Lewisburg, Pennsylvania – the town where I live – got a new gardening hotspot this year. Bucknell University turned a chunk of downtown real estate into a community garden. The garden covers what might have been two or three in-town lots and is obviously very popular.
The Lewisburg Community Garden includes 22 garden plots available for rent by citizens. These small gardens within a garden vary in dimensions, though they seem roughly to have equal square footage. From the looks of it, all these individual plots are in use.
Each gardener brings unique style to the community garden. Some of the plots have a Square Foot Gardening flavor, while others have more of a post-Neanderthal sensibility. In each, vegetables of many types grow with promise of fine harvests for the community’s gardeners.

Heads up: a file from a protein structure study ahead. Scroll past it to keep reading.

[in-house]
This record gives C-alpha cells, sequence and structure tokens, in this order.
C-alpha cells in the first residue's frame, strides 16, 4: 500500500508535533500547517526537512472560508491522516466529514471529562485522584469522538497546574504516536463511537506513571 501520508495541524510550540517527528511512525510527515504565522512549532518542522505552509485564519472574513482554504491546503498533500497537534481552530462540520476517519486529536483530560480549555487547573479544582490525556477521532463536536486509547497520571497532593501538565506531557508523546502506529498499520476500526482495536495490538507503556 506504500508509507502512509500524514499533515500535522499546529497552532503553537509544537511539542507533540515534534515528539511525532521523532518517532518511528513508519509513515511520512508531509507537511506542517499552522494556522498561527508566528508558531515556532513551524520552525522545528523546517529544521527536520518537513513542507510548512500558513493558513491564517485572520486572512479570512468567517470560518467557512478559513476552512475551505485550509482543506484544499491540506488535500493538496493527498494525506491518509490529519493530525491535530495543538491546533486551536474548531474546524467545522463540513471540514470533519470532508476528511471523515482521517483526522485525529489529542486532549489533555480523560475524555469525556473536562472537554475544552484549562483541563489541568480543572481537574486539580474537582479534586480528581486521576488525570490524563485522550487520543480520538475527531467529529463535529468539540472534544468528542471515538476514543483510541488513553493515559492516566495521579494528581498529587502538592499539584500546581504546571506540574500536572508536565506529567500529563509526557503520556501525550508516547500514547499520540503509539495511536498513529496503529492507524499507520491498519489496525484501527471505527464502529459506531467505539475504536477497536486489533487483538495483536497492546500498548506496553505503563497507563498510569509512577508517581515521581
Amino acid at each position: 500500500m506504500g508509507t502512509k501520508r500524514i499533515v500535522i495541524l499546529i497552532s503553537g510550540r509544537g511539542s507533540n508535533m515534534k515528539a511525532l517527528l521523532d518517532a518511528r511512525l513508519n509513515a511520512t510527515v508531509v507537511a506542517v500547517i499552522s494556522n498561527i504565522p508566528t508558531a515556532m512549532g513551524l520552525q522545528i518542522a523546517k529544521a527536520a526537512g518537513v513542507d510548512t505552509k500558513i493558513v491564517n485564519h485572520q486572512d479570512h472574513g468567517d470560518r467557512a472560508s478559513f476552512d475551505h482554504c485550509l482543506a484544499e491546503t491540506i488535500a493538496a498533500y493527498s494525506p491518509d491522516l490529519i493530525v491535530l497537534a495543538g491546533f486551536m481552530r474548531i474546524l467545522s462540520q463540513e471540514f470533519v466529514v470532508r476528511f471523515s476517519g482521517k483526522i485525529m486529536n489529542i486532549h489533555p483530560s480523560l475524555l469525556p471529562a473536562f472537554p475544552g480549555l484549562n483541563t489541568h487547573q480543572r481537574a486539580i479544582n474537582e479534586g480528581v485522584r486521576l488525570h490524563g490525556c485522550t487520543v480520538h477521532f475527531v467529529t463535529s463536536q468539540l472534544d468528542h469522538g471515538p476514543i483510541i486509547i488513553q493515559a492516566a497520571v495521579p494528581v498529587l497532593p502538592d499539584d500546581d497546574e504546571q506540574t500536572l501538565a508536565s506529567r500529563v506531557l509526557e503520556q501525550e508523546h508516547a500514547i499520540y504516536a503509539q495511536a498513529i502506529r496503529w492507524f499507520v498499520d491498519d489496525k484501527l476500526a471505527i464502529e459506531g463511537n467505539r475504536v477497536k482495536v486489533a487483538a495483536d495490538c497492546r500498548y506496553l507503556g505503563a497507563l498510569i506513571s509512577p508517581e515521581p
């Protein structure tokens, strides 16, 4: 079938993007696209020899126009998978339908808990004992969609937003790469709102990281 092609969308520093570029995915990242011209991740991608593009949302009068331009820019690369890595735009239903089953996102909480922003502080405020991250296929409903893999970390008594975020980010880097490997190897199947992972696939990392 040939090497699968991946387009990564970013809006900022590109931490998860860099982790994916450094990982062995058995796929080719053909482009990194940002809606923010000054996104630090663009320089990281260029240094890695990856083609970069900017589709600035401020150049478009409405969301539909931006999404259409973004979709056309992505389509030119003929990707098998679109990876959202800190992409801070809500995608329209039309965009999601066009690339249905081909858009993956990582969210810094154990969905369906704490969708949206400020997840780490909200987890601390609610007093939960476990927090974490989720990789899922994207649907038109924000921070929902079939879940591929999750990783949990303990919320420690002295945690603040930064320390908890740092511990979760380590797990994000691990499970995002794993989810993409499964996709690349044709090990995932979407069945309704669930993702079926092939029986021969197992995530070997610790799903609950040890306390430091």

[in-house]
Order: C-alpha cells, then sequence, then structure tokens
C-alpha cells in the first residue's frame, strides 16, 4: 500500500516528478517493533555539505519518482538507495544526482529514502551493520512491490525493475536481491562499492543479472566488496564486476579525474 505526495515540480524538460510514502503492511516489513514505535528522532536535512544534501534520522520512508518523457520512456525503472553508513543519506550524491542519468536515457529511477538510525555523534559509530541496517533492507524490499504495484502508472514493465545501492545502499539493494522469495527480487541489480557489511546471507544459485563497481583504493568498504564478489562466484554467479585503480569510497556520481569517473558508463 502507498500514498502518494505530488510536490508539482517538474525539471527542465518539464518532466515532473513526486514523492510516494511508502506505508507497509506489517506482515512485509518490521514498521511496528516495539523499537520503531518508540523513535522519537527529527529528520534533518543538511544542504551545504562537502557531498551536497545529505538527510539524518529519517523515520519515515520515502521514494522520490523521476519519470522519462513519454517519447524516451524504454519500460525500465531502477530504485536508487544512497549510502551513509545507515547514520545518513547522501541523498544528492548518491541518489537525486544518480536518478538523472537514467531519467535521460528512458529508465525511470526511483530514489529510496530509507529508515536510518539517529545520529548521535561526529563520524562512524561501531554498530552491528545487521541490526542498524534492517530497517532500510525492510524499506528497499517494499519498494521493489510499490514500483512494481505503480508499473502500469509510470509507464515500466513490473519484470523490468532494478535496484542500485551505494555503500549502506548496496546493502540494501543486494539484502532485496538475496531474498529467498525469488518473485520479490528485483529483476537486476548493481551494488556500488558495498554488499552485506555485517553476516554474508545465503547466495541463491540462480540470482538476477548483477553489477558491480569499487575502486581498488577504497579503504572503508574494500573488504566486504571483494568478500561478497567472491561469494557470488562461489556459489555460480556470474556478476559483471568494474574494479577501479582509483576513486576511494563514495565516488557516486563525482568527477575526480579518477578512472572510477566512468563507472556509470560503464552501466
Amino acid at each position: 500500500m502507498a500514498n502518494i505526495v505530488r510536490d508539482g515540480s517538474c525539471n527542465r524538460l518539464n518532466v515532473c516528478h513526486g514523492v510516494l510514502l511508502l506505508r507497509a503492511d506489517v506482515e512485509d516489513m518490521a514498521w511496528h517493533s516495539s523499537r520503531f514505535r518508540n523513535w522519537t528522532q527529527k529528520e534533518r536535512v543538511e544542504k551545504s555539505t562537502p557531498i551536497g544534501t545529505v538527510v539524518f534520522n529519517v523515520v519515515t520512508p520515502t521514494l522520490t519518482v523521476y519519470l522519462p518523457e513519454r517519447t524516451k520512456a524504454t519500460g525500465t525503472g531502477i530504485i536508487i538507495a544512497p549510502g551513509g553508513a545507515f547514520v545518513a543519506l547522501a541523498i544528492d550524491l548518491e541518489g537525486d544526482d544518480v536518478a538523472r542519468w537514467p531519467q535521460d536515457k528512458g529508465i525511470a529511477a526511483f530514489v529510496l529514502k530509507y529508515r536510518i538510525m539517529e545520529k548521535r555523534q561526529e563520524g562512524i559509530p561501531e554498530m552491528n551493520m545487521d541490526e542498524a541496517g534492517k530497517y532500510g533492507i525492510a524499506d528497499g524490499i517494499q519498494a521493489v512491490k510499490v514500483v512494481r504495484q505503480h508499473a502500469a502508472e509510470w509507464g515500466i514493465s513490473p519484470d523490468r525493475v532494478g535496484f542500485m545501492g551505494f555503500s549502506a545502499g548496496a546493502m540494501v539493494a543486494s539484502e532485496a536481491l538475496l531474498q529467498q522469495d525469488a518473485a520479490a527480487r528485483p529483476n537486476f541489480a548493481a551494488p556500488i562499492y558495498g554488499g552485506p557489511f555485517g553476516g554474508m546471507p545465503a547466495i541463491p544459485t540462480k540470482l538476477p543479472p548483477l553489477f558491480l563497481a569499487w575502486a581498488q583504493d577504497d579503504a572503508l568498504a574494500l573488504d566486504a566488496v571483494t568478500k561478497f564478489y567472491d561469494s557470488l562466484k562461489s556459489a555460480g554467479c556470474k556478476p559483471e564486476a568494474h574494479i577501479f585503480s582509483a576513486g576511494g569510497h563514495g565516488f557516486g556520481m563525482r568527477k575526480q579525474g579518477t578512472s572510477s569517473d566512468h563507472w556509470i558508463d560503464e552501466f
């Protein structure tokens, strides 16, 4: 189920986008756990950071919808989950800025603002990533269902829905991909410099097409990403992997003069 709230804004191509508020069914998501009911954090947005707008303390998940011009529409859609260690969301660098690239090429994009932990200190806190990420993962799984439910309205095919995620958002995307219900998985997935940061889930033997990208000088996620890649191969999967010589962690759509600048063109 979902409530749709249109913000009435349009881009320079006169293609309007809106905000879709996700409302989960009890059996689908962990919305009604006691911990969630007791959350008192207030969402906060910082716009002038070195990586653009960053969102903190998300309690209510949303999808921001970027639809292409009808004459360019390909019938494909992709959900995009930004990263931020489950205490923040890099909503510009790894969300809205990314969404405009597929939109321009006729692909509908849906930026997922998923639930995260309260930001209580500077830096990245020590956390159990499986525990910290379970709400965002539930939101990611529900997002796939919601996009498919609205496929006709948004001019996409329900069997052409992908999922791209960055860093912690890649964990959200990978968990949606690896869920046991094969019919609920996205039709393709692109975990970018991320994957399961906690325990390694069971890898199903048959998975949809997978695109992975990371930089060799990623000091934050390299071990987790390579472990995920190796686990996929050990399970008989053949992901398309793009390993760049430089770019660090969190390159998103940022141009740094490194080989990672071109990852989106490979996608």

Personnel from Bucknell and community volunteers maintain nearly half of the community garden for charity. What they grow in it goes to a local food bank – and there’s a lot growing there.
Experienced gardeners provide expertise, and it’s clear from the associated blog that many involved parties are learning gardening through this project.
It’s such a joy to see plants emerge and develop in the community garden. I hope this becomes a focal point for people to learn about real food; about how plants convert sunlight into stuff we can eat, and about how homegrown produce is so much better than the processed, packaged stuff crammed onto shelves in the local grocery stores.
There has been a lot of fuss recently about turning front yards into home kitchen gardens and I’ve been making a lot of it:
During these months, I’ve enjoyed watching the progress of a new garden that appeared this spring in my neighborhood. Yep: it’s in a front yard. We walk past it occasionally on family walks with the dog, and I’ve watched the plants grow from seedlings into young adults. It warms my heart and I hope the homeowners expand their planting bed in the coming years.